Posted December 27, 2019 05:57:08
The Boxing Day Test may need to be moved to November or March in the future to avoid extreme heat, which is a danger to players and cricket fans, a new report has suggested.
Cricket Australia must also work to help grassroots clubs deal with extreme heat, the report from Monash University’s Climate Change Communication Research Hub has found.
The study, commissioned by the Australian Conservation Foundation (ACF), urges Cricket Australia to use its prominence to push for greater climate action and do more to look after player and spectator welfare.
Conditions in the middle of the ground can reach into the high 50s, with English captain Joe Root hospitalised with dehydration during the Sydney Test in 2018 when the air temperature hit 42 degrees Celsius, as a heat tracker in the middle of the ground showed 57.6C.
The report said that under business-as-usual emissions, Australian summers would only get hotter, with more days over 35C in December in the next 40-60 years.
Meanwhile, the “shoulder months” of November and March are expected to heat up to become as warm as recent Decembers.
“Despite the extensive heat management resources available to professional teams, continuing to play the Boxing Day Test in its current format at the end of December will expose players and fans to unprecedented levels of extreme heat,” the report said.
“If no effective climate mitigation action is taken, consideration should be given to moving the Melbourne Test to the shoulder season.”
Traditionalists will be stumped by other options bowled up, including moving the Boxing Test to a day/night fixture or playing a morning session before coming back later in the evening.
“These projections also raise red flags for grassroots competitions, many of which lack access to effective or scalable heat management resources,” the report said.
Heat stress is a growing concern, and while Test players receive constant medical monitoring, the same resources are not available for local community sporting clubs.
Mildura batting away heatwaves and dust storms already
Over the past 40 years, the north-west Victorian city of Mildura’s average daytime January temperature has increased by 2.7C. Recently it endured three days over 40C, with last Saturday’s round of games cancelled.
Games in the Red Cliffs Cricket Association have been shortened and the association’s Peter Kelly said the association had been forced to become “a little bit more creative” in finding solutions to the likelihood of more days of extreme heat.
He said the association had enjoyed some success running games at night when it was cooler and running training sessions in the local swimming pool to try and prevent heat stress.
Dust storms are also a unique challenge for the region, forcing the cancellation of games when visibility gets too poor.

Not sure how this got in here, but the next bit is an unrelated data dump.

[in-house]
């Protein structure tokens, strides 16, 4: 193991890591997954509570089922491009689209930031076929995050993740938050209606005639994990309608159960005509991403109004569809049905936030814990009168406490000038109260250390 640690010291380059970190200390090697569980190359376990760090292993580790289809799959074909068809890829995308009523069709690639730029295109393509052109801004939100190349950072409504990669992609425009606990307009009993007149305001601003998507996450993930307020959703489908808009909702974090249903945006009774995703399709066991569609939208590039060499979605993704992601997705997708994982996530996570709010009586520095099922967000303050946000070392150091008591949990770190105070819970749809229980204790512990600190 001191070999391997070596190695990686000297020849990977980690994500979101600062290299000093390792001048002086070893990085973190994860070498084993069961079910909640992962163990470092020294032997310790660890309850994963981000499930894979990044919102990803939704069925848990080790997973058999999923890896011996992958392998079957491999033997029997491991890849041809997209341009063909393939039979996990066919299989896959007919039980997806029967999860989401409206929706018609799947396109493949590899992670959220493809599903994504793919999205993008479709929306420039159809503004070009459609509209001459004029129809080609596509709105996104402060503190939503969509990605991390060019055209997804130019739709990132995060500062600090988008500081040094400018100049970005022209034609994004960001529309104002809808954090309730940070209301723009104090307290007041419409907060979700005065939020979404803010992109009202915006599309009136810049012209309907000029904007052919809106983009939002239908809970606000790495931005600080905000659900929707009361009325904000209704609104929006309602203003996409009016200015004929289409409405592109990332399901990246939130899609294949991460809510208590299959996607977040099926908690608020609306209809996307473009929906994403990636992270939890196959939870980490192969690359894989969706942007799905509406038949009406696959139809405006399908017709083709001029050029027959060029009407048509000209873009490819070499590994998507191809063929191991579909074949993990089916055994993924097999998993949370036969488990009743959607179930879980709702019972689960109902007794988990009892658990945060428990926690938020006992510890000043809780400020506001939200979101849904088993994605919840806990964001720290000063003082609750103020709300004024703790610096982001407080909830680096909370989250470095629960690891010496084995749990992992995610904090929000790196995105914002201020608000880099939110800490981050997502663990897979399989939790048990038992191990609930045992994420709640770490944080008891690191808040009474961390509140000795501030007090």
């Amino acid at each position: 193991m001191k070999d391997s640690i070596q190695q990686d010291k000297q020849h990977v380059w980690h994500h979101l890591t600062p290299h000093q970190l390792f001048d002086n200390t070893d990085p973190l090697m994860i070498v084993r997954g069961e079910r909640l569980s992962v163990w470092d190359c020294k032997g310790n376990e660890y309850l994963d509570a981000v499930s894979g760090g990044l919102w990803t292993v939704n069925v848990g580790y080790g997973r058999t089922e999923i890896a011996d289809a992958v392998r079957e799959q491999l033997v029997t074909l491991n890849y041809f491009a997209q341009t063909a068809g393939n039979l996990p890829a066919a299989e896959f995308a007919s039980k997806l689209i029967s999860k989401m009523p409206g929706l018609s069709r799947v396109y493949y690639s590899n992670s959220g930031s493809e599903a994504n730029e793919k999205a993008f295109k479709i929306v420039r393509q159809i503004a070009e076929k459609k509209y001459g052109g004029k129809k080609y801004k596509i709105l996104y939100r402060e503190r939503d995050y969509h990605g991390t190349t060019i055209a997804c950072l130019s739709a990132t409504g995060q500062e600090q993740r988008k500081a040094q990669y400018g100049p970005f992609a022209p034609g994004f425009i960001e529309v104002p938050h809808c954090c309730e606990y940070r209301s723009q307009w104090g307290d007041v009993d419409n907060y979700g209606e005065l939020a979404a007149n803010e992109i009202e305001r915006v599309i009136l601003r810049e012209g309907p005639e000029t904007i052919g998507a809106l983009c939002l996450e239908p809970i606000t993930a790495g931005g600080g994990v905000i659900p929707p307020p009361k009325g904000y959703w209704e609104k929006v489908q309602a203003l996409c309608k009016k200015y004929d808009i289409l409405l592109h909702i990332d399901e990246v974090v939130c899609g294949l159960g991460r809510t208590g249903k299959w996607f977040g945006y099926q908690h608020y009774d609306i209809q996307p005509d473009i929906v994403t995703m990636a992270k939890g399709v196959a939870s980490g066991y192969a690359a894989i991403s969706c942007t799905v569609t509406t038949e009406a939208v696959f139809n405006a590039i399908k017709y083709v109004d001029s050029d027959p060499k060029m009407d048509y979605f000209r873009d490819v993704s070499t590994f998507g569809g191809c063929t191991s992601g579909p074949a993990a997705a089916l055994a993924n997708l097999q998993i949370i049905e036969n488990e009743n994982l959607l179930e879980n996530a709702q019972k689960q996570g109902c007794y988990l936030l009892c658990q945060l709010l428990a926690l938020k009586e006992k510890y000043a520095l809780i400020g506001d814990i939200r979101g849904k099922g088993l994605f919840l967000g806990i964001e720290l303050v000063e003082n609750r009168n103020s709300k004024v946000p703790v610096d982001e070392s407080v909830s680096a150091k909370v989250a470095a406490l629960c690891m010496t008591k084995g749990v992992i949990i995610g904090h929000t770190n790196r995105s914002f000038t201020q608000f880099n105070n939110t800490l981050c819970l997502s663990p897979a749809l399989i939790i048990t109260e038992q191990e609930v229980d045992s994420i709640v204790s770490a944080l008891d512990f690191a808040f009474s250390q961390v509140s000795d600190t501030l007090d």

“It’s something we really need to keep our eye on from cricket,” Mr Kelly said.
“Because we want to be encouraging people to play cricket, we’re saying that we’re being flexible and adaptable to make sure that we’re still doing that.”
He said he would be happy to see Cricket Australia making more noise about the impact climate change was having on the sport.
“For the safety of the people they’re representing I think they need to be able to be more outspoken and making sure that they’re pushing the safety of players and that, and the encouragement,” he said.
“It’s pretty hard to convince a young mum to bring her kids along to cricket if it’s going to be a hot lot of weather right through that period”.
Pressure on Cricket Australia to speak out
In a statement, Cricket Australia – which published a heat stress policy last year – said it hoped to roll out a more comprehensive sustainability policy next year.
“We acknowledge that a more holistic approach to sustainability is required to achieve greater progress to build cricket’s leadership in sustainability and lessen the impact of climate change on the natural environment,” the statement said.
“Developing practical frameworks, committing to targets and standing for meaningful and lasting change are ways we can create a legacy to significantly impact policy and action through the game from our national teams and community cricket.”
ACF campaign director Paul Sinclair said he wanted to see the national body use its influence to lobby governments and business for more effective climate change action.
“Cricket is one of those sports that is most vulnerable to those extreme weather events,” he said.
“Cricket Australia should stop being silent and being a spectator on climate change. It should get in the game and be a climate champion for action to cut pollution from coal and to get onto clean energy.”
Dr Sinclair – who is also the president of the Youlden Parkville Cricket Club in Melbourne – said while professional players were supported by teams that had the resources to manage extreme heat, that was not the case for community clubs.
“We’re not going to have doctors in tracksuits running onto the ground when it’s too hot. We’re not going to have ice baths and fans,” he said.
“It’s at the grassroots level that a lot of the impacts of climate change will be felt the most and that’s where we need strong action from Cricket Australia to use its powerful voice to get national and international action.”
Dr Sinclair suggested one move that could be considered by Cricket Australia was to leverage funding to help community clubs install clean energy projects at their grounds.
He also called on Cricket Australia to cut its commercial sponsorship ties with gas and power company Alinta Energy, which the report stated was Australia’s seventh-largest greenhouse gas polluter.
“Cricket can really no longer accept to take money from coal and gas companies who are part of the problem and not part of the solution,” Dr Sinclair said.
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